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Every person uses energy every day. Most from the time they wake up to when they go to bed. It is such a part of daily life that it is easy to take for granted.
But it’s important to understand that this is a very modern phenomenon. Not that long ago, even the wealthiest kings could not have imagined the energy the working class has at its disposal today.
The use of fossil fuels: coal, petroleum, and natural gas.
Yes, the energy sources demonized by politicians, activists, and professors throughout the world are what revolutionized humanity’s quality of life.
Why? Fossil fuels are cost effective. They are reliable. They are portable. And these qualities are what allowed for a boom in automated factories, transportation, indoor heating and cooling, and so much more. For most of human history, the average life expectancy was around thirty years. Populations remained relatively stagnant for centuries. Then, fossil fuels sparked the Industrial Revolution, creating a boom for humankind and changing everything.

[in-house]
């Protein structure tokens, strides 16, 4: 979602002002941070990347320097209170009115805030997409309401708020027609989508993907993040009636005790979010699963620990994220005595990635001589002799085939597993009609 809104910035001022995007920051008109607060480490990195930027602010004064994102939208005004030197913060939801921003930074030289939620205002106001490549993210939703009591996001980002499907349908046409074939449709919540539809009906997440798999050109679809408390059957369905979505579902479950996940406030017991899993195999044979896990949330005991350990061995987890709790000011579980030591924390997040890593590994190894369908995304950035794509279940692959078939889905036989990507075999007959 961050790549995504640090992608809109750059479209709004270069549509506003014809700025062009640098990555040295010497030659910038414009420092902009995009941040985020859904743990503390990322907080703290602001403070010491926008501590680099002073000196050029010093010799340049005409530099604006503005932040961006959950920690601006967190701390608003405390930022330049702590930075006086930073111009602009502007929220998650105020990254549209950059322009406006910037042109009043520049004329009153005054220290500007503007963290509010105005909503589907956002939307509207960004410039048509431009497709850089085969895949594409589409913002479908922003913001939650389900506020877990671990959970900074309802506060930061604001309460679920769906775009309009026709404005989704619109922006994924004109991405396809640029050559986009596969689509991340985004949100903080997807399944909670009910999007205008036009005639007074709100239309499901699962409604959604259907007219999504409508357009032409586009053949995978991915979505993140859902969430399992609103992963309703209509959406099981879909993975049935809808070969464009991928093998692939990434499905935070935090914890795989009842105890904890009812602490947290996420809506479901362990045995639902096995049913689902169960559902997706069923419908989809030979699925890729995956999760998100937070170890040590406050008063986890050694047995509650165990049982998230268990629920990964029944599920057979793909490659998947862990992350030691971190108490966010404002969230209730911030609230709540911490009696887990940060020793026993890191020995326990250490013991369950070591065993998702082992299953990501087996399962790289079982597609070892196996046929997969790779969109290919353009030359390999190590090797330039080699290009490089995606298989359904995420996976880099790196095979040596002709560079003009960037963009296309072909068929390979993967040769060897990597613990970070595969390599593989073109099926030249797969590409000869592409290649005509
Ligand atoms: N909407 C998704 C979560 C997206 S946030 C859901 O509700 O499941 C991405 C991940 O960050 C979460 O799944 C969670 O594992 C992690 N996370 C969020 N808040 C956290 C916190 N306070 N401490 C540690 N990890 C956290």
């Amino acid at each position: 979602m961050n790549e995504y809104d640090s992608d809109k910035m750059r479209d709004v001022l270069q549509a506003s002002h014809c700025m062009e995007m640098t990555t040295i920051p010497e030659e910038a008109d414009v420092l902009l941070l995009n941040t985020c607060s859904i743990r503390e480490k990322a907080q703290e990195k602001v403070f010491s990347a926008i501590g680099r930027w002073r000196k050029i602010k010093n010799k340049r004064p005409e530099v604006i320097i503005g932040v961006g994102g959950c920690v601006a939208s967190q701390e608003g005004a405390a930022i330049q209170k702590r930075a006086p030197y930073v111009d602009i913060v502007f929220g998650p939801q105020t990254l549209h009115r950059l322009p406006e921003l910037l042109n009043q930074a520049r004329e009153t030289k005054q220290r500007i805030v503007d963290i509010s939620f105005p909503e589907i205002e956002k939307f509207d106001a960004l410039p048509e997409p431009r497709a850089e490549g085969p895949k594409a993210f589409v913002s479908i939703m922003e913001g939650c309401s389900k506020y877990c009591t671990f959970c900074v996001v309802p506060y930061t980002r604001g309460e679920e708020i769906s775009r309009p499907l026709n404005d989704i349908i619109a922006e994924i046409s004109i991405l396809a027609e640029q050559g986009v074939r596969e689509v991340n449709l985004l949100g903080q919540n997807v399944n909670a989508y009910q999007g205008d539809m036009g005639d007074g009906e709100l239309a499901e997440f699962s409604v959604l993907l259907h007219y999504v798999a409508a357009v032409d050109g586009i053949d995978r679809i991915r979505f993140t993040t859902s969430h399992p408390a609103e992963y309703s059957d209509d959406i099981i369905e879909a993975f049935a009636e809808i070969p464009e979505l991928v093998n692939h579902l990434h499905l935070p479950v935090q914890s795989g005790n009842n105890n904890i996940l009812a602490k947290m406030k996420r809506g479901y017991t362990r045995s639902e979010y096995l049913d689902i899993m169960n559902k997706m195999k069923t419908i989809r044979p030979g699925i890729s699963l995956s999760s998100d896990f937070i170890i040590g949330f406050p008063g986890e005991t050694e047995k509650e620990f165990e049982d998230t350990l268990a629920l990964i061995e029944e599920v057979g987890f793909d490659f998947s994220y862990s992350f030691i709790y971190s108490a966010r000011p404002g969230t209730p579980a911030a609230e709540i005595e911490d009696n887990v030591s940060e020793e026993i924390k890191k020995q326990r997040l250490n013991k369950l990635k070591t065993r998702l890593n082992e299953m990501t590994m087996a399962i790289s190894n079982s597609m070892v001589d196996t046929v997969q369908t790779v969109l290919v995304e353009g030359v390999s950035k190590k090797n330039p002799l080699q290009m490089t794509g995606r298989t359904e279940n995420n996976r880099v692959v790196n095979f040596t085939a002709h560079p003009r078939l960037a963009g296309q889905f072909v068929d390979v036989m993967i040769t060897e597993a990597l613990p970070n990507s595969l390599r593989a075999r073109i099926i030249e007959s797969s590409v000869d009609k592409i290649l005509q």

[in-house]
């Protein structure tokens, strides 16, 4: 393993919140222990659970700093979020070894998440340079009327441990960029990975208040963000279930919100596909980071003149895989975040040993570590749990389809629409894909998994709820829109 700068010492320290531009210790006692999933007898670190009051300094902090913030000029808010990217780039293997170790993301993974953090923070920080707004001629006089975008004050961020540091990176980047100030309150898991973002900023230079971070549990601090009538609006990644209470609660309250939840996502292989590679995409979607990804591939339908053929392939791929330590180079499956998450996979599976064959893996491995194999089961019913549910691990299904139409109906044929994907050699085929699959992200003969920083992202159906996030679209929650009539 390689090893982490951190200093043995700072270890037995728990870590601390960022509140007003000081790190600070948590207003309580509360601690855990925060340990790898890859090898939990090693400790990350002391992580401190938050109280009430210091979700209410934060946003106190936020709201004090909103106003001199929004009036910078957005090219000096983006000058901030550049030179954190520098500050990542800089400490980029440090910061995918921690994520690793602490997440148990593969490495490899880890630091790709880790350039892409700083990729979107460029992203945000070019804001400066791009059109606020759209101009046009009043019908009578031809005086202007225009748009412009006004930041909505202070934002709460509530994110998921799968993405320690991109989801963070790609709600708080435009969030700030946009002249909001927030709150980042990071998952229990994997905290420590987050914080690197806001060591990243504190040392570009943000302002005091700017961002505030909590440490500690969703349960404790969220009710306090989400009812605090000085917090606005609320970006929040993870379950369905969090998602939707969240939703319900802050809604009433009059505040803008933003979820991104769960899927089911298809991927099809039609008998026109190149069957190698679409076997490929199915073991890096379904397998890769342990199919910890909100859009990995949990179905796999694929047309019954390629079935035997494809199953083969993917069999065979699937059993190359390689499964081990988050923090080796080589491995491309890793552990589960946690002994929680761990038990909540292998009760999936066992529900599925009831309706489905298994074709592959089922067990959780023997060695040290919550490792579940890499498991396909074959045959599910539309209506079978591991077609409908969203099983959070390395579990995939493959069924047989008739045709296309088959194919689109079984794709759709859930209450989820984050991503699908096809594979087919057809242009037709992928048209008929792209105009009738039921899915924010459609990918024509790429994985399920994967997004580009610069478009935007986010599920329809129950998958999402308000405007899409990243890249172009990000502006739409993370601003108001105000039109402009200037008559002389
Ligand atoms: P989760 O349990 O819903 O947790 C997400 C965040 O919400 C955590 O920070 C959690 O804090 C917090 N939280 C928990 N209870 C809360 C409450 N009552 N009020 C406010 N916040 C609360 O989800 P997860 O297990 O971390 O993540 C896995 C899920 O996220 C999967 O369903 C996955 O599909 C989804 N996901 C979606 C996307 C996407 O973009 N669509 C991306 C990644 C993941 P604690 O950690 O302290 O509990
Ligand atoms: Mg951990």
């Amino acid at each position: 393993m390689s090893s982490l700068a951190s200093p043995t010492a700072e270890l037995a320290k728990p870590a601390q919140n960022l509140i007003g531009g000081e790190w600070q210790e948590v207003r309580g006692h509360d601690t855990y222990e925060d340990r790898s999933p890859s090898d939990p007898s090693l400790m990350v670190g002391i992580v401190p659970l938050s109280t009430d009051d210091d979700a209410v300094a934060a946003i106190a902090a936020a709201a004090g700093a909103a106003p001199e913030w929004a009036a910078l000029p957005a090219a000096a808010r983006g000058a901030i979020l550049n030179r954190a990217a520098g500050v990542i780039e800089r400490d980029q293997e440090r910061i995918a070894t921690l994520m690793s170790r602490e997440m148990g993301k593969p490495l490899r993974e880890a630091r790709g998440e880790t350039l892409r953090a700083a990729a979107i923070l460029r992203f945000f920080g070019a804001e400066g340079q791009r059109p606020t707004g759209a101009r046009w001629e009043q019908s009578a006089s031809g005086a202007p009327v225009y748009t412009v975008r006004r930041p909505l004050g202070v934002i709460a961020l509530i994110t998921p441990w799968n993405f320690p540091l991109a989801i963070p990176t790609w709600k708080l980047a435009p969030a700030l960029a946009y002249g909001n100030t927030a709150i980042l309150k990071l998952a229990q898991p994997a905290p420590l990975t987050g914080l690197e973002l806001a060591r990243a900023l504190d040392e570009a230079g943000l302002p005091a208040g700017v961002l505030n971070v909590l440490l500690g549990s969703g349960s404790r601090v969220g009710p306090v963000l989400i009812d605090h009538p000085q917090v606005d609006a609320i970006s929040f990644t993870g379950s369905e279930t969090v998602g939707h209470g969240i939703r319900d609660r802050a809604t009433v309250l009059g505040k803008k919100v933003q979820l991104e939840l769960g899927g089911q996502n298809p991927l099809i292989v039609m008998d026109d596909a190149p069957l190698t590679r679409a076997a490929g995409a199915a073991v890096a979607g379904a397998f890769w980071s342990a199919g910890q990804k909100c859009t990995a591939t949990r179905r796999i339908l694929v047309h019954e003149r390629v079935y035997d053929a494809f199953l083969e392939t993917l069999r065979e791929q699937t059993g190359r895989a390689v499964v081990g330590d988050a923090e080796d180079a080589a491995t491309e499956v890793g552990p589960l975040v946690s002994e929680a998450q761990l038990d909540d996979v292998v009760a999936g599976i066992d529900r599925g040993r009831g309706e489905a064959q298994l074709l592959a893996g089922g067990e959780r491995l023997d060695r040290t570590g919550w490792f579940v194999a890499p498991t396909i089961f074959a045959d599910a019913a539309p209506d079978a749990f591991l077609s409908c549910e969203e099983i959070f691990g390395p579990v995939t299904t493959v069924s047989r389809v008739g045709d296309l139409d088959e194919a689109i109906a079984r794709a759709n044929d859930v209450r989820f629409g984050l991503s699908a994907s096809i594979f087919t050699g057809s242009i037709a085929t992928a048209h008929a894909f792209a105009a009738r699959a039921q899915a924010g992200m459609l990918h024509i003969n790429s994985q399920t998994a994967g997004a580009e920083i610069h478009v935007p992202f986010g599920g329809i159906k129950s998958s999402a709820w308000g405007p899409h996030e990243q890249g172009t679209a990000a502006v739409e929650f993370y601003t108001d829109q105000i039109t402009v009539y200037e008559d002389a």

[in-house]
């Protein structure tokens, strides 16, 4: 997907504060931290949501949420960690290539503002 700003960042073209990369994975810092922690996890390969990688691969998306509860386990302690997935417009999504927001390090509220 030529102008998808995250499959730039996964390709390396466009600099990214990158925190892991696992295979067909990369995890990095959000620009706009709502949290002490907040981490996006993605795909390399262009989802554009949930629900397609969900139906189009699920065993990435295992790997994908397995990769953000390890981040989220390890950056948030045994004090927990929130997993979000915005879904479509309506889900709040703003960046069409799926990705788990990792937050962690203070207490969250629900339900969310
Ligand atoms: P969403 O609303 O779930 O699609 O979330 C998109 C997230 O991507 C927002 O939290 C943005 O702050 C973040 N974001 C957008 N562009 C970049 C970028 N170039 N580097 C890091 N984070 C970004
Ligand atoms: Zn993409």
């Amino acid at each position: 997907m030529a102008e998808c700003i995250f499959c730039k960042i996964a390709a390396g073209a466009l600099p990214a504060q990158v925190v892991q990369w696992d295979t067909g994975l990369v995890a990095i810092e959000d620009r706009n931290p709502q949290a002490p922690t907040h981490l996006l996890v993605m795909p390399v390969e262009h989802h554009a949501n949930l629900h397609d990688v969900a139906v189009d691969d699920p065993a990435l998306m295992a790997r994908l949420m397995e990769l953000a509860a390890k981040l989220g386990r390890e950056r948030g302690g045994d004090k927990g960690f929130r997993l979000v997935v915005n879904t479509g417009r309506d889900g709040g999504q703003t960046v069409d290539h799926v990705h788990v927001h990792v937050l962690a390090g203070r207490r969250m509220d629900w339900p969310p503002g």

Our planet now supports eight billion people. For most of human history, it could not even carry close to one billion. Without the conditions created by fossil fuels, at least seven of every eight people alive today wouldn’t be able to survive, let alone thrive the way humanity does today.
No segment of the population has benefitted more from this improvement in material well-being than the most vulnerable among us.
It is stable, reliable energy that allows premature babies to have a chance at life. It is refrigeration that allows those working paycheck to paycheck to keep their food safe to eat. Air-conditioning makes it possible for people in the warmest places to comfortably survive the summer and warms people in the coldest places through the winter.
Once we appreciate the incredible impact fossil fuels have had on civilization, we can seriously consider the energy debate going on around the world. Before we can decide what changes we should make to our energy consumption or “carbon footprint,” we need to fully appreciate what we’re trying to replace and the real-world consequences of the alternatives. We need to understand what might really motivating fossil fuels’ most vocal critics.
Thinking like an economist means thinking about the unseen, not only what we see around us.
And in this series, we are going to dig into the unseen of energy.